Youth who receive special education services under the Individuals with Disabilities Education Act (IDEA 2004) and especially young adults of transition age, should be involved in planning for life after high school as early as possible and no later than age 16. Transition services should stem from the individual youth’s needs and strengths, ensuring that planning takes into account his or her interests, preferences, and desires for the future.
Teen Dating Violence and Gender
Both boys and girls experience and perpetrate teen dating violence; often teens report that both partners committed aggressive acts during the relationship.1 Studies focused on the rates of teen dating violence by gender have had inconsistent results. While some studies have found girls to be victims of teen dating violence at higher rates than boys,2 others have found similar rates of aggression/victimization between boys and girls.3 According to the most recent Youth Risk Behavior Surveillance Survey System data the prevalence of dating violence victimization, defined as being hit, slapped, or physically hurt on purpose by their boyfriend or girlfriend during the 12 months before the survey, was higher among 11th-grade males than 11th-grade females.4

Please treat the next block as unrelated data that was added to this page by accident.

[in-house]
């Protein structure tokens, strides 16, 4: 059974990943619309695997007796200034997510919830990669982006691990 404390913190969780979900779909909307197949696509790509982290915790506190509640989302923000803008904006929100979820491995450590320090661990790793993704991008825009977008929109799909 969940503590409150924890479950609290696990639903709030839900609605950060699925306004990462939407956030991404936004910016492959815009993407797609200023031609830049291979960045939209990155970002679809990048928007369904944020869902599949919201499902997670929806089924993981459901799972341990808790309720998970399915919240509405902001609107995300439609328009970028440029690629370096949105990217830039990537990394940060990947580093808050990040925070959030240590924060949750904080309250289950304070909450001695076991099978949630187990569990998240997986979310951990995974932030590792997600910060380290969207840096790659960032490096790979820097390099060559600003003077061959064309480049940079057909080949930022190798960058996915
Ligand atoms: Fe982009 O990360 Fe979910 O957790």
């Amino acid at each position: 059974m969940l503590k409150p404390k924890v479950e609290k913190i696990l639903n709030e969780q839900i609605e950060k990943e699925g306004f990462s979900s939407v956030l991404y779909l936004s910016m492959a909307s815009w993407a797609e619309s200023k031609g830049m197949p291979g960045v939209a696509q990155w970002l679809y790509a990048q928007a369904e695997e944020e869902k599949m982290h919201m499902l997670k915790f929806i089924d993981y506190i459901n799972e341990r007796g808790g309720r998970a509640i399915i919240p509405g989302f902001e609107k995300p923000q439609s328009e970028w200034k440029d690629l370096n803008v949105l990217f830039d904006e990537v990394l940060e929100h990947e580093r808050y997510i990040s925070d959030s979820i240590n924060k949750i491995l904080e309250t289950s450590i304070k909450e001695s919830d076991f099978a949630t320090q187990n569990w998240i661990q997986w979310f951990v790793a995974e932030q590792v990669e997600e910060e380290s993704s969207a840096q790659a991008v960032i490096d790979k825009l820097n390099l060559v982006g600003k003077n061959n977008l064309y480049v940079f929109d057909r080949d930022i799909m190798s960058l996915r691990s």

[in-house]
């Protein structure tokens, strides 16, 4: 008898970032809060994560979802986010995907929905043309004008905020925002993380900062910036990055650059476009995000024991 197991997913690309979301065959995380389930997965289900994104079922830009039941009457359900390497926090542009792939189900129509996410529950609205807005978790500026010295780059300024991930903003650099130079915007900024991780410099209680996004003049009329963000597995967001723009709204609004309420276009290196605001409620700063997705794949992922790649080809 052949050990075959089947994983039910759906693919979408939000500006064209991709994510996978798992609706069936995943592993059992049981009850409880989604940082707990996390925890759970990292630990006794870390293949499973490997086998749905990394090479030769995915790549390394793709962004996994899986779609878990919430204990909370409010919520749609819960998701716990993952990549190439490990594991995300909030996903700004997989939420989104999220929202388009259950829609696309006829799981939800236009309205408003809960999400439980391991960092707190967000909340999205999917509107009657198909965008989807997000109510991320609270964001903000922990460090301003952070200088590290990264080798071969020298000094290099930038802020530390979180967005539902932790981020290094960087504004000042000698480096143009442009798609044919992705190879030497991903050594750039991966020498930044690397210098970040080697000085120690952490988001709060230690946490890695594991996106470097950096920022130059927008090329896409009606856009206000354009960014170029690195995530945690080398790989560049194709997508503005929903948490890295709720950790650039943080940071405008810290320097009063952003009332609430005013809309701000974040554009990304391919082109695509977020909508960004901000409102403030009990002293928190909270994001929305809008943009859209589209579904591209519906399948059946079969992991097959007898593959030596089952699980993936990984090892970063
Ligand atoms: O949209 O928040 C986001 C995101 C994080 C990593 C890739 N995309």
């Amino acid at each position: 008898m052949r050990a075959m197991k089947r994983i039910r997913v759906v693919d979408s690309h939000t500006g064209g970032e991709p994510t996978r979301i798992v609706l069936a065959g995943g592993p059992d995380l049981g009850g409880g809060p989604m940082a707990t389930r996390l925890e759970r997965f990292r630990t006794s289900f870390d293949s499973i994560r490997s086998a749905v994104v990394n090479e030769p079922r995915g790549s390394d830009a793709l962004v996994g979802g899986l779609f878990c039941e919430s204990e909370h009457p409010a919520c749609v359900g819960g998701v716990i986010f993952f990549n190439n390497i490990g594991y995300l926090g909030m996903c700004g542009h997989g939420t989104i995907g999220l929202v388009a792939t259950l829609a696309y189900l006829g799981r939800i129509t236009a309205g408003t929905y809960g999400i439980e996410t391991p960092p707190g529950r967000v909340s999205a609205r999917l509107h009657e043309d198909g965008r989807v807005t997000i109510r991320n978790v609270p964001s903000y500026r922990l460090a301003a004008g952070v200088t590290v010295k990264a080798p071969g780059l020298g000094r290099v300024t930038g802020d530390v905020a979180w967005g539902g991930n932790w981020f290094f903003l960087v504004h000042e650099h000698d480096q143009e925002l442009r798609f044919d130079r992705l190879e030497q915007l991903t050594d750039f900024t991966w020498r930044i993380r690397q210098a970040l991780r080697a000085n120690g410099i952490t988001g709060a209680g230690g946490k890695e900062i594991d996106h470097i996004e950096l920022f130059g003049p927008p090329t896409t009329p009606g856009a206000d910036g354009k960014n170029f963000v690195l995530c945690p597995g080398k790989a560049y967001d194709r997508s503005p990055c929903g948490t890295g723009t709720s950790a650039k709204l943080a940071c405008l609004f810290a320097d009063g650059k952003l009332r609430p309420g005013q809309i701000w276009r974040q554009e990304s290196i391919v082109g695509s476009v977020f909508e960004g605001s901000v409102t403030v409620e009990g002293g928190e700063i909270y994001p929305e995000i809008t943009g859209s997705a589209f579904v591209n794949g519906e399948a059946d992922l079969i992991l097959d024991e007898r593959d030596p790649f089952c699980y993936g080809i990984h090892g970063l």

While findings of teen dating violence rates based on gender remain inconsistent, research suggests that girls seem to suffer disproportionately from severe violence in relationships (i.e., physical and sexual assault).5 For example, studies have found that adolescent girls are more likely than boys to be seriously injured or suffer sexual abuse as a result of dating violence.6 Additionally, data from the National Survey of Children’s Exposure to Violence (NatSCEV) conducted in 2008 found that girls seemed to be more afraid of teen dating violence victimization compared to other types of victimization than boys; in a list of 43 types of victimization, girls ranked teen dating violence 13th while boys ranked it 42nd.7